The Yankees exited Citi Field at the right time. The Mets might actually be contagious.
The Yanks lost Masahiro Tanaka to injury in the opener and were shut out for the first time in 2018 in the finale.
In fact the Mets’ offense is so atrocious — at least half the hitters in the lineup should be using “Taps” for their walk-up music — you might have missed that the Yankee lineup is currently struggling as well, playing basically the same game now five times in a row.
In Toronto, the Yanks failed to score in the first 12 innings of the opener and the first six innings of the finale of the two-game set, yet swept the Blue Jays. In the Citi opener, the Yanks failed to score for the first five innings and just once in seven and in the second game they managed just one run in five innings.
But the Yankees won those two games as well with the same formula, a powerhouse shutdown bullpen and timely homers off of opposing relievers. On Sunday night, though, the versatile, valuable Seth Lugo, Robert Gsellman and Anthony Swarzak finally had the Yankees suffer what the other 29 other clubs already had — a shutout.
That it took this long to be blanked and that the Yankees are near the top of pretty much every offensive category makes it easy to chalk it up as inevitable and move on. Except the Yankees, as opposed to the Mets, are not playing to survive, but to advance — all the way to The Canyon of Heroes.
The last time they were blanked was ALCS Game 7 in Houston last season, which ended a relatively magical season, which only elevated the expectations on this one.
And should stretches like this offer concern that these are the kinds of games the Yankees will be playing come October, just against opponents whose offenses and bullpens will be far superior to that of the Mets? Should stretches like this raise worry that 1) the Yanks are so heavily reliant on the homer and 2) that about half the lineup — Greg Bird, Didi Gregorius, Giancarlo Stanton and especially Gary Sanchez — are actually underperforming.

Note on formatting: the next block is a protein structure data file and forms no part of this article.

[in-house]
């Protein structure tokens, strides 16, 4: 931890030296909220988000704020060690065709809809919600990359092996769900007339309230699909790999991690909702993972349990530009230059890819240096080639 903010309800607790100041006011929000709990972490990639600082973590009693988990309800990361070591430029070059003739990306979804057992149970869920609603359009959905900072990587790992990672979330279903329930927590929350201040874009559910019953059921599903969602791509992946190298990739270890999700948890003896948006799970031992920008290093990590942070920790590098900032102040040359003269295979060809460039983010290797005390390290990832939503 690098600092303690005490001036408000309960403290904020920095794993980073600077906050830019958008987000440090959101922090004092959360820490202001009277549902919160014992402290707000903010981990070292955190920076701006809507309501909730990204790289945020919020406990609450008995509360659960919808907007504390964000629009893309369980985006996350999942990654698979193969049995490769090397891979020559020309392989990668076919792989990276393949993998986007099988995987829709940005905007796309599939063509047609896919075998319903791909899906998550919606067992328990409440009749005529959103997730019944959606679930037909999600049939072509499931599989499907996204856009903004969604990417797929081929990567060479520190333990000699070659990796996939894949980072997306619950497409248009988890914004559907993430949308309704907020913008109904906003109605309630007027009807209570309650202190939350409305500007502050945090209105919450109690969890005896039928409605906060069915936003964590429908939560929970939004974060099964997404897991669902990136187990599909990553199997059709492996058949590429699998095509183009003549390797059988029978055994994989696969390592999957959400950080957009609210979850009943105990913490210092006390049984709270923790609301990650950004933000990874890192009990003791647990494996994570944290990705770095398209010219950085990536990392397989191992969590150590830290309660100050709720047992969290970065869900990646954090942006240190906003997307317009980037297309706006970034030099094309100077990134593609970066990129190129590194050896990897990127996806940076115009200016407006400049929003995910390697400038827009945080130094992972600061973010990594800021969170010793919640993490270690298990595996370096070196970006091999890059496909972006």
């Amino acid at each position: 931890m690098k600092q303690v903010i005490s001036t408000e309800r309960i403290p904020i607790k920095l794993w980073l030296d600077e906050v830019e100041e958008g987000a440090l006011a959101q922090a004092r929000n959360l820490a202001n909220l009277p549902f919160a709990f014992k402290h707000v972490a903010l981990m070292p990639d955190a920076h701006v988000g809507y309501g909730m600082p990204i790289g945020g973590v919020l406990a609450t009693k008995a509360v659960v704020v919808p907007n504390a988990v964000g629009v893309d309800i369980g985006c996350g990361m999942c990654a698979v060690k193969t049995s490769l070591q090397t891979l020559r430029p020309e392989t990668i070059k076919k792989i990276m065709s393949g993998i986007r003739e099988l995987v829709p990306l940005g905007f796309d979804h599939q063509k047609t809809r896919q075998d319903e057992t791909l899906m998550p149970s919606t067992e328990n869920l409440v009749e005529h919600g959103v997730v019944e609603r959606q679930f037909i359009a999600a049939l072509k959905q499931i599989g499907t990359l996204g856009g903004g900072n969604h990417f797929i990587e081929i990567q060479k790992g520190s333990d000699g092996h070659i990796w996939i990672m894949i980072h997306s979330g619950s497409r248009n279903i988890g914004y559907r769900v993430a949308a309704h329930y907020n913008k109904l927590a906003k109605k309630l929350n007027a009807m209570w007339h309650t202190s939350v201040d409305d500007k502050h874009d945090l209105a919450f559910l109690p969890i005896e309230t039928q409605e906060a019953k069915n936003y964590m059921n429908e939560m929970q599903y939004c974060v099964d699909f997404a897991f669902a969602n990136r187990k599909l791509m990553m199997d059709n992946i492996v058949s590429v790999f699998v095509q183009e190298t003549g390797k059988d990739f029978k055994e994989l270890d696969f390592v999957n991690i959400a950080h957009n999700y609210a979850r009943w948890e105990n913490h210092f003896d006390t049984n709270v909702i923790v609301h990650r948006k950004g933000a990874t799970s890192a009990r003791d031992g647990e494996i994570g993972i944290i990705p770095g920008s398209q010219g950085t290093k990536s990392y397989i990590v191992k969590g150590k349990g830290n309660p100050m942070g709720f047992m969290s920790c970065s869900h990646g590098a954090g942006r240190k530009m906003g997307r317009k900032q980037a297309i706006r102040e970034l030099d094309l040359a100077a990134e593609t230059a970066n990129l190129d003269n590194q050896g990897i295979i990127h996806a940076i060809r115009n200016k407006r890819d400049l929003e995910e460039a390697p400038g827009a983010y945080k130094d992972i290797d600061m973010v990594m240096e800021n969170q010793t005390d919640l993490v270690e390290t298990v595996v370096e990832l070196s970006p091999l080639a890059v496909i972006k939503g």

Both of those might actually be good news.
Aaron Boone has insisted all year to trust that high-end players will escape struggles over time. He said that about Dellin Betances early in the season and has been rewarded by a return to excellence from the righty reliever. And the Yankees manager has said that about each of his struggling hitters, most notably Sanchez. It is possible the Yanks have been producing and they have a lot more to come from nearly half of their regular lineup.
But it also is true that nearly 40 percent of the season has been played, and maybe what we are seeing is what we will be getting to a large degree. Maybe, for example, Sanchez is experiencing his Michael Conforto moment and it might not be so easily escapable.
As for the live-by-the-homer ethos, it has mainly been a blessing for the Yankees, who have eight more than any other team. On Saturday night, for example, the Yankees had one hit with a runner on base — a two-run, game-tying homer by Miguel Andujar. On Sunday, they were hitless in six at-bats as the Yankees struck out 11 times, seven of them looking, including three by Aaron Hicks and two by Stanton, who whiffed three times in all.
Of their last 19 runs, 18 have come via homers. They have just two hits in their past 36 at-bats with runners in scoring position over their past six games.
Yet, Boone professes not to fret about this either, even when projecting forward. He called the idea that teams win in the playoffs by manufacturing runs in a traditional way “a false narrative.”
“We are built and we have shown time and time again this year against elite pitching and really good teams that our ability to grind you down, more often than not we can take advantage of a mistake, so no, I don’t worry about [being homer dependent],” Boone said. “I think the depth and length of our lineup gives us a really good lineup in the toughest of games.’’
The toughest of games is how the Yankees will be judged. Their 2018 season is about holding off Boston to avoid the one-game wild card and winning it all. They are held to a different standard than the Mets, who can find solace in a mid-June Sunday night win.
The Yanks are thinking October. So, we watch what it means to have half a lineup not firing fully yet and to be so reliant on the long ball.
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